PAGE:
SOME Australians, it seems, don’t have the guts to throw a real haggis.
Plans to use a fake haggis in a hurling competition at a Highland festival in Melbourne have split the purists from those who are fearful of the mess a high-speed impacting example of Scotland’s national dish may cause.
Ross Chudleigh, the co- ordinator of next Sunday’s Berwick Highlands Gathering, told a newspaper they had decided to use "simulated haggis" for the competition as they were worried about the mess the real thing would cause.
The simulated haggis would be packed with sand or oatmeal contained in a bag - but would still be thrown in the traditional shot-put style.
However, the decision not to use real haggis has angered traditionalists.
Rob Boyle, a butcher who specialises in importing meat products from Britain and Ireland, commented: "If there’s no haggis, how can it be haggis throwing?"
Mr Boyle has supplied haggis in vacuum-sealed bags to other hurling competitions in Australia. This prevents the meal-turned-missile from splattering on contact with the ground. "I’m a bit of a traditionalist. If you have an egg-and-spoon race you don’t use a golf ball," he said.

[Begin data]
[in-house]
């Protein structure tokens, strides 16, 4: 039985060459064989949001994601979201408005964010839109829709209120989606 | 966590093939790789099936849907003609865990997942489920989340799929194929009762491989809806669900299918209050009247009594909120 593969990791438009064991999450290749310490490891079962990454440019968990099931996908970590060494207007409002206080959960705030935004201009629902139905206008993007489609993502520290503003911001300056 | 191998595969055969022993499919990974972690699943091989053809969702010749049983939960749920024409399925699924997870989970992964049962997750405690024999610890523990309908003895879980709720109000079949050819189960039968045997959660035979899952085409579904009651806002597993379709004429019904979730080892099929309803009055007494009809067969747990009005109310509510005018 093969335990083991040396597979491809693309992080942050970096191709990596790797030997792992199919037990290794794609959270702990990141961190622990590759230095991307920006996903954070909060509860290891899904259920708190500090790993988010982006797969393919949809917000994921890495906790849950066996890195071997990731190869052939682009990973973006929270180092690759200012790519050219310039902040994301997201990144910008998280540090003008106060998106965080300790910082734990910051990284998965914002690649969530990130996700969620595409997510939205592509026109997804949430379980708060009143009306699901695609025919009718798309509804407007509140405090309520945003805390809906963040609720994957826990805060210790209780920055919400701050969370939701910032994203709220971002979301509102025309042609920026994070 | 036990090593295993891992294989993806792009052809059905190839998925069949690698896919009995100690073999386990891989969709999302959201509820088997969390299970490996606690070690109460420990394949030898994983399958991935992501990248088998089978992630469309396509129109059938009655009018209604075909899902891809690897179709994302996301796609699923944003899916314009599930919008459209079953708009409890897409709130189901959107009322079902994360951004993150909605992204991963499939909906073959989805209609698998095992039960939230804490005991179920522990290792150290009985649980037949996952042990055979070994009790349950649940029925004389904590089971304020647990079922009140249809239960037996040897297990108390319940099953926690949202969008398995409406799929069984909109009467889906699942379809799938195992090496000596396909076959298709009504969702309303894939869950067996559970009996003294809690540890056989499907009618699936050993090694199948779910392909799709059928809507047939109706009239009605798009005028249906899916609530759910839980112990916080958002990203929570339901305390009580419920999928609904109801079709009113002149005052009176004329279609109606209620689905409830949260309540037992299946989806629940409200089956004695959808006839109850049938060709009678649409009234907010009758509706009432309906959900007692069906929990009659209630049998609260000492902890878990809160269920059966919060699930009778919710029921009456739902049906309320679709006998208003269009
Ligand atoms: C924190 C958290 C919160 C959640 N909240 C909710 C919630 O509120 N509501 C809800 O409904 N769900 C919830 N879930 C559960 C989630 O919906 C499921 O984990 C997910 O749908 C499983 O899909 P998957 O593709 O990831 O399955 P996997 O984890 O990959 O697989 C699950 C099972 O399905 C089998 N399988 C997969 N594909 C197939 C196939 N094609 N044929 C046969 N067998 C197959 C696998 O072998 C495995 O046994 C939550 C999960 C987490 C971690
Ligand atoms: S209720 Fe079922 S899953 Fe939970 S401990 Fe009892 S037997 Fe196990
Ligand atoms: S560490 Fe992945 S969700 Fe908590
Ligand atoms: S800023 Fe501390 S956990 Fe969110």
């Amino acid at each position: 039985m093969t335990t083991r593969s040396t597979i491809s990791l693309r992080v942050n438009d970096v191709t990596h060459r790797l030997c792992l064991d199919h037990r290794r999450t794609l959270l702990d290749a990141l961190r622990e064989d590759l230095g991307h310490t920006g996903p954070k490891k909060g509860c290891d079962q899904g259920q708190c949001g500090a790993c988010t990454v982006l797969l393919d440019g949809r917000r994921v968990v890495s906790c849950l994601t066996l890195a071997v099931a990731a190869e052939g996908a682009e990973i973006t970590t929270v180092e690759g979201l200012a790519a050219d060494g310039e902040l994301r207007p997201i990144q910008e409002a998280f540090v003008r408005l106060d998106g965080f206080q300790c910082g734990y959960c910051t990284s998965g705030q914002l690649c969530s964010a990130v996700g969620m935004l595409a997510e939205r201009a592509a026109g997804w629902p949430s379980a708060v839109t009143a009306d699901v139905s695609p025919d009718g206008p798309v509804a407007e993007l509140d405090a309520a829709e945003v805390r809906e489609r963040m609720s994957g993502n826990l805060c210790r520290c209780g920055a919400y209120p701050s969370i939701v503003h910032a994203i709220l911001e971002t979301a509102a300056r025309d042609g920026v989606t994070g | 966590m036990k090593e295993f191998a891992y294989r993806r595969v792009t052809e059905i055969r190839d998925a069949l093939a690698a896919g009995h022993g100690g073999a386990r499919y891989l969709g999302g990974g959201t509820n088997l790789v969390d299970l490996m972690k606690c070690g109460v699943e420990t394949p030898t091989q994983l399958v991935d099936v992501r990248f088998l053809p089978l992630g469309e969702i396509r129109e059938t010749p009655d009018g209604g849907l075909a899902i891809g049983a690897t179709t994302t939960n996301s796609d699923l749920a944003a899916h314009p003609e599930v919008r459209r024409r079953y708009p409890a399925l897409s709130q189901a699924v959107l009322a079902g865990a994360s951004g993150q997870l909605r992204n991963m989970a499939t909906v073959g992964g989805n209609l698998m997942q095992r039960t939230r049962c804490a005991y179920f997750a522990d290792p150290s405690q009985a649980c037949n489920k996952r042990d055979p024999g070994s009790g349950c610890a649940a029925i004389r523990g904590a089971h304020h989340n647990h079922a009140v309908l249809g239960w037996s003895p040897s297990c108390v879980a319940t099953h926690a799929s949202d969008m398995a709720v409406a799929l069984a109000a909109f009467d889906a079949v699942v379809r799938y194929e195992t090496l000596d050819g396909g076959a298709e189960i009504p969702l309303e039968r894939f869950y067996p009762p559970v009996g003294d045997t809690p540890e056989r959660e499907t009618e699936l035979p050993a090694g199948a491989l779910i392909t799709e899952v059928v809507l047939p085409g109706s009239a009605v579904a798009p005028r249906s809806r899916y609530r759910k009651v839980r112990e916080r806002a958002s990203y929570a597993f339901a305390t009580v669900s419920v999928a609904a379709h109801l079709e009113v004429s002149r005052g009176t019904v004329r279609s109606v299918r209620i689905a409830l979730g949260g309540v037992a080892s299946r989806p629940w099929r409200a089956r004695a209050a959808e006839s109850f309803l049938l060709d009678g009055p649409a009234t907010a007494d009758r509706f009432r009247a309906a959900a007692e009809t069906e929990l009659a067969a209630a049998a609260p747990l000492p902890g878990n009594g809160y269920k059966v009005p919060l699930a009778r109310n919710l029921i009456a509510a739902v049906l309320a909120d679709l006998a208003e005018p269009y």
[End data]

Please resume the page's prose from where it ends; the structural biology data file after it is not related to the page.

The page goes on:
Eddie Harman, the Australian hurling champion, said genuine haggis was the only acceptable choice. "If you want to keep up tradition, it should be the real thing," he said.
But Mr Chudleigh maintained his synthetic stance, saying he didn’t think anyone used the real thing in competitions any more on the grounds that it was "too much of a waste".